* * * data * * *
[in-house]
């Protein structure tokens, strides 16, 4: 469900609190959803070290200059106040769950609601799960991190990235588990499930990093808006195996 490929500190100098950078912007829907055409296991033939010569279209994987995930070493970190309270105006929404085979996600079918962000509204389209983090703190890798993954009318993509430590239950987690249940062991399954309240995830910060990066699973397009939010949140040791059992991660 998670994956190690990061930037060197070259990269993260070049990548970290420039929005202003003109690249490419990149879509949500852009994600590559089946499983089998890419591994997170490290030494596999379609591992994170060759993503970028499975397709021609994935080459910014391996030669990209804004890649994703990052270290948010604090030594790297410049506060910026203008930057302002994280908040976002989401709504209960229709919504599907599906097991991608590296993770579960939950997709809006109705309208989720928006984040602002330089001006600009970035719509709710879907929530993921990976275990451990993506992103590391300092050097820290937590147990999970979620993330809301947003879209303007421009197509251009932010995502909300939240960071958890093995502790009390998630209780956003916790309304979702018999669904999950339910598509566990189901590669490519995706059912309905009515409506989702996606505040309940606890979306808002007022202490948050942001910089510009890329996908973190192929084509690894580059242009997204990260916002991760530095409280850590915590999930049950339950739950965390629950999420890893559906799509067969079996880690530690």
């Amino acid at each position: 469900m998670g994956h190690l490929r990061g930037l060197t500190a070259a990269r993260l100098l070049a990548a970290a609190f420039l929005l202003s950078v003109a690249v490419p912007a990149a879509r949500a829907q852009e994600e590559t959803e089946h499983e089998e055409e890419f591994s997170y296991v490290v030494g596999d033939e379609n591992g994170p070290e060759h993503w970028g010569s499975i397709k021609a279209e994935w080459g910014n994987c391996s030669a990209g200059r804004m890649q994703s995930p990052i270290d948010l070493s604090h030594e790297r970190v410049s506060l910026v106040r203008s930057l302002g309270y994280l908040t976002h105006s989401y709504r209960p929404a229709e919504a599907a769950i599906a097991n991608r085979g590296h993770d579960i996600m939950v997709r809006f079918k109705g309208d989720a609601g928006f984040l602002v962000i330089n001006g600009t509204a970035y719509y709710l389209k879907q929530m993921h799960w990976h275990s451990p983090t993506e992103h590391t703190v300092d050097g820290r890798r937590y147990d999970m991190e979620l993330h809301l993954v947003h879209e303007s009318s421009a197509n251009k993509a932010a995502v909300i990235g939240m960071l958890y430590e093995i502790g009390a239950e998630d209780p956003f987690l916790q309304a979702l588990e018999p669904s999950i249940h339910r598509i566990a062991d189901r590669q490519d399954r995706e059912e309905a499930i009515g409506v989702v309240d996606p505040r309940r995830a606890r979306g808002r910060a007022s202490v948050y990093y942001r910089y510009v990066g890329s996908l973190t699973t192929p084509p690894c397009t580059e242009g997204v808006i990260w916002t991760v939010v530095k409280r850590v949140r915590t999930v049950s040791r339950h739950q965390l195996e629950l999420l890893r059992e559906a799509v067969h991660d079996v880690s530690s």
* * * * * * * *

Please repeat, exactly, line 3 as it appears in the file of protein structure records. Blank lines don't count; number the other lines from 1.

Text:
């Amino acid at each position: 469900m998670g994956h190690l490929r990061g930037l060197t500190a070259a990269r993260l100098l070049a990548a970290a609190f420039l929005l202003s950078v003109a690249v490419p912007a990149a879509r949500a829907q852009e994600e590559t959803e089946h499983e089998e055409e890419f591994s997170y296991v490290v030494g596999d033939e379609n591992g994170p070290e060759h993503w970028g010569s499975i397709k021609a279209e994935w080459g910014n994987c391996s030669a990209g200059r804004m890649q994703s995930p990052i270290d948010l070493s604090h030594e790297r970190v410049s506060l910026v106040r203008s930057l302002g309270y994280l908040t976002h105006s989401y709504r209960p929404a229709e919504a599907a769950i599906a097991n991608r085979g590296h993770d579960i996600m939950v997709r809006f079918k109705g309208d989720a609601g928006f984040l602002v962000i330089n001006g600009t509204a970035y719509y709710l389209k879907q929530m993921h799960w990976h275990s451990p983090t993506e992103h590391t703190v300092d050097g820290r890798r937590y147990d999970m991190e979620l993330h809301l993954v947003h879209e303007s009318s421009a197509n251009k993509a932010a995502v909300i990235g939240m960071l958890y430590e093995i502790g009390a239950e998630d209780p956003f987690l916790q309304a979702l588990e018999p669904s999950i249940h339910r598509i566990a062991d189901r590669q490519d399954r995706e059912e309905a499930i009515g409506v989702v309240d996606p505040r309940r995830a606890r979306g808002r910060a007022s202490v948050y990093y942001r910089y510009v990066g890329s996908l973190t699973t192929p084509p690894c397009t580059e242009g997204v808006i990260w916002t991760v939010v530095k409280r850590v949140r915590t999930v049950s040791r339950h739950q965390l195996e629950l999420l890893r059992e559906a799509v067969h991660d079996v880690s530690s």